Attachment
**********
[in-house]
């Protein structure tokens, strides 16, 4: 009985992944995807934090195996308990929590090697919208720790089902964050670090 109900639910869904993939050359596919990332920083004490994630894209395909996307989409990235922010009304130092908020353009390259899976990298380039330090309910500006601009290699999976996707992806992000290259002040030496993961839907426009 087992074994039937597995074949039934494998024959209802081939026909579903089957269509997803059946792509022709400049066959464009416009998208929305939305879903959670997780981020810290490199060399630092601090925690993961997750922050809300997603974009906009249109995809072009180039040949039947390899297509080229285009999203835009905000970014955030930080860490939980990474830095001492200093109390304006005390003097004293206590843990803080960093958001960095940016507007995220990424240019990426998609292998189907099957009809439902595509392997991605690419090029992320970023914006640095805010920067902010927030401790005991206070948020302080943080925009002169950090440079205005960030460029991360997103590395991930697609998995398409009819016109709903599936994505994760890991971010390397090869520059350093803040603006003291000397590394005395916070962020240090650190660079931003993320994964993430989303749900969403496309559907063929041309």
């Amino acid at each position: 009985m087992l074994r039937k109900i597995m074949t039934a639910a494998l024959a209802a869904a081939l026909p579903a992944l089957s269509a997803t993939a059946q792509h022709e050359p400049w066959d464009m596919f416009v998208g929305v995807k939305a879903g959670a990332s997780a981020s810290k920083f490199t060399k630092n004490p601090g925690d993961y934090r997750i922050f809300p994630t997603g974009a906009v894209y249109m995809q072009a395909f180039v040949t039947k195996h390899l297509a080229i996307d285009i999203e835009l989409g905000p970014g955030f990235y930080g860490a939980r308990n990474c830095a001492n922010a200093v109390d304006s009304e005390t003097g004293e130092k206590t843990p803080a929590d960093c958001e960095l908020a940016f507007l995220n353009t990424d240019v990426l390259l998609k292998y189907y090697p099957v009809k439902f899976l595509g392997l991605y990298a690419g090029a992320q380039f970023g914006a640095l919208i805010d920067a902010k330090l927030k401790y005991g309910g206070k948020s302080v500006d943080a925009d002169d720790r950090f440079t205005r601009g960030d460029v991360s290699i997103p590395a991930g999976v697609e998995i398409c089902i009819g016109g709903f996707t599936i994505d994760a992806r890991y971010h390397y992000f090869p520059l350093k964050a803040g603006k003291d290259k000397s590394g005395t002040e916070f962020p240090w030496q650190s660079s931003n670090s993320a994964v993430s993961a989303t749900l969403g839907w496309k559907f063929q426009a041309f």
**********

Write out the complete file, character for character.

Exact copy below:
[in-house]
């Protein structure tokens, strides 16, 4: 009985992944995807934090195996308990929590090697919208720790089902964050670090 109900639910869904993939050359596919990332920083004490994630894209395909996307989409990235922010009304130092908020353009390259899976990298380039330090309910500006601009290699999976996707992806992000290259002040030496993961839907426009 087992074994039937597995074949039934494998024959209802081939026909579903089957269509997803059946792509022709400049066959464009416009998208929305939305879903959670997780981020810290490199060399630092601090925690993961997750922050809300997603974009906009249109995809072009180039040949039947390899297509080229285009999203835009905000970014955030930080860490939980990474830095001492200093109390304006005390003097004293206590843990803080960093958001960095940016507007995220990424240019990426998609292998189907099957009809439902595509392997991605690419090029992320970023914006640095805010920067902010927030401790005991206070948020302080943080925009002169950090440079205005960030460029991360997103590395991930697609998995398409009819016109709903599936994505994760890991971010390397090869520059350093803040603006003291000397590394005395916070962020240090650190660079931003993320994964993430989303749900969403496309559907063929041309």
């Amino acid at each position: 009985m087992l074994r039937k109900i597995m074949t039934a639910a494998l024959a209802a869904a081939l026909p579903a992944l089957s269509a997803t993939a059946q792509h022709e050359p400049w066959d464009m596919f416009v998208g929305v995807k939305a879903g959670a990332s997780a981020s810290k920083f490199t060399k630092n004490p601090g925690d993961y934090r997750i922050f809300p994630t997603g974009a906009v894209y249109m995809q072009a395909f180039v040949t039947k195996h390899l297509a080229i996307d285009i999203e835009l989409g905000p970014g955030f990235y930080g860490a939980r308990n990474c830095a001492n922010a200093v109390d304006s009304e005390t003097g004293e130092k206590t843990p803080a929590d960093c958001e960095l908020a940016f507007l995220n353009t990424d240019v990426l390259l998609k292998y189907y090697p099957v009809k439902f899976l595509g392997l991605y990298a690419g090029a992320q380039f970023g914006a640095l919208i805010d920067a902010k330090l927030k401790y005991g309910g206070k948020s302080v500006d943080a925009d002169d720790r950090f440079t205005r601009g960030d460029v991360s290699i997103p590395a991930g999976v697609e998995i398409c089902i009819g016109g709903f996707t599936i994505d994760a992806r890991y971010h390397y992000f090869p520059l350093k964050a803040g603006k003291d290259k000397s590394g005395t002040e916070f962020p240090w030496q650190s660079s931003n670090s993320a994964v993430s993961a989303t749900l969403g839907w496309k559907f063929q426009a041309f």